Molecular profiling of Ketamine's rapid antidepressant effect
Ketamine, a drug that has been applied as an anesthetic for many years, has recently been shown to have rapid antidepressant activities.14 Nov 2014
One third of the patients with major depressive disorder suffer from treatment resistance and do not respond to commonly used antidepressants. Ketamine, a drug that works through a different mechanism, improves depressive symptoms within hours and is particularly effective in treatment-resistant patients. Scientists at the Max Planck Institute of Psychiatry in Munich have for the first time identified metabolite alterations, affected pathways and biomarker candidates for the Ketamine treatment response in mice. An improved understanding of the molecular events causing the rapid antidepressant effect of Ketamine will allow the development of alternative drugs with a similar mode of action but fewer side effects.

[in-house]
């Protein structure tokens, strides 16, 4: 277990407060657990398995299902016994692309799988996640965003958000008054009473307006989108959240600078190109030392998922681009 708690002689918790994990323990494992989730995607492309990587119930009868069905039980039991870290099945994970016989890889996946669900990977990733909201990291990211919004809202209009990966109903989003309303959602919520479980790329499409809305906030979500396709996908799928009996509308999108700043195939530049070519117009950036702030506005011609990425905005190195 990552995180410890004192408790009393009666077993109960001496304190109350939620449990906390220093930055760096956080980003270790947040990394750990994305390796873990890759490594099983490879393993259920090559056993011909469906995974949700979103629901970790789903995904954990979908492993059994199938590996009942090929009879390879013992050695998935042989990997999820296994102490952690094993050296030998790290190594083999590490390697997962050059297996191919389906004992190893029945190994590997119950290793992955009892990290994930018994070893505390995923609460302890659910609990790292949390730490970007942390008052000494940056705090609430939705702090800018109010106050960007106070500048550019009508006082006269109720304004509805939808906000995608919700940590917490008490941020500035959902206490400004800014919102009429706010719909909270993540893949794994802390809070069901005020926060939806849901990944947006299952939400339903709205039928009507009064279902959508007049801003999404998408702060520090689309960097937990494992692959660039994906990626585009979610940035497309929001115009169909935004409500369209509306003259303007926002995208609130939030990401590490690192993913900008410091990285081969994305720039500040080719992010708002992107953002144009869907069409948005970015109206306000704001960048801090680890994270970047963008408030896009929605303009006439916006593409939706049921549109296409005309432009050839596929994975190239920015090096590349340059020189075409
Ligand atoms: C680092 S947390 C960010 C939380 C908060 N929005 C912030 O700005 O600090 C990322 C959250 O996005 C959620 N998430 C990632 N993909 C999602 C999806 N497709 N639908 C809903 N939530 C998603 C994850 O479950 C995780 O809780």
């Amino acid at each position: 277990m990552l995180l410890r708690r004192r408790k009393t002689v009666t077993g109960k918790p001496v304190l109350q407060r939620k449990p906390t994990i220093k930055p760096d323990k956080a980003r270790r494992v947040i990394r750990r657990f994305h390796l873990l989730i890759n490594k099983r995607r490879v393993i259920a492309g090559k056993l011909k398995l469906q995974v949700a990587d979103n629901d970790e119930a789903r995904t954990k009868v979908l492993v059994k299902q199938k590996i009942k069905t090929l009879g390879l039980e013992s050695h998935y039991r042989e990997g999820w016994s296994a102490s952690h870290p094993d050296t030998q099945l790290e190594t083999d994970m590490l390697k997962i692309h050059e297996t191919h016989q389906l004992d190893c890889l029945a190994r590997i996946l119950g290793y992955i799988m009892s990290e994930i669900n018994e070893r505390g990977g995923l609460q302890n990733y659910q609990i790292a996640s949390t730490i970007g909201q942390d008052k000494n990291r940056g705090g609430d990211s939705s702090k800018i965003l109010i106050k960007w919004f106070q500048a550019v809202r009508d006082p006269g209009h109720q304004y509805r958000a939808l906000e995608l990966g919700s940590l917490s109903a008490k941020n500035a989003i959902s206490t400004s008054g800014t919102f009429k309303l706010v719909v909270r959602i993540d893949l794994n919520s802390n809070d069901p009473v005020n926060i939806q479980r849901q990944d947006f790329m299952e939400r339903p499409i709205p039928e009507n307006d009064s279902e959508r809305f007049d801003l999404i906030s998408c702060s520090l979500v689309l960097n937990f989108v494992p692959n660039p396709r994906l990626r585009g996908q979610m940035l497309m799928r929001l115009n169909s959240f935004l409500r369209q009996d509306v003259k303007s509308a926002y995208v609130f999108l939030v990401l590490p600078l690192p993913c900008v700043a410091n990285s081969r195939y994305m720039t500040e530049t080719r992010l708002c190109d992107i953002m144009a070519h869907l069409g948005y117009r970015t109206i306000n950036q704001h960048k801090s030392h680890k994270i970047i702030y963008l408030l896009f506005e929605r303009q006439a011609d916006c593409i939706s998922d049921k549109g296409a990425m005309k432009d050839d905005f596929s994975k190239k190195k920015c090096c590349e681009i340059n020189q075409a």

Ketamine, a drug that has been applied as an anesthetic for many years, has recently been shown to have rapid antidepressant activities. The drug is used to treat patients resistant to conventional antidepressants. Unlike other antidepressants, Ketamine improves depressive symptoms already within a few hours, but hallucinogenic side effects in some patients have so far prevented Ketamine's routine use as a first-line drug.
Scientists around Christoph Turck, Research Group Leader at the Max Planck Institute of Psychiatry in Munich, in collaboration with Marianne Müller-Sitz at the University of Mainz, investigated the effects of Ketamine in the hippocampus of mice, a brain region associated with depression. Patients suffering from depression often show impairments in their memory, which is highly dependent on the hippocampus. Further, a dysregulated connectivity network of several brain regions including the hippocampus was observed in these patients.Share this on: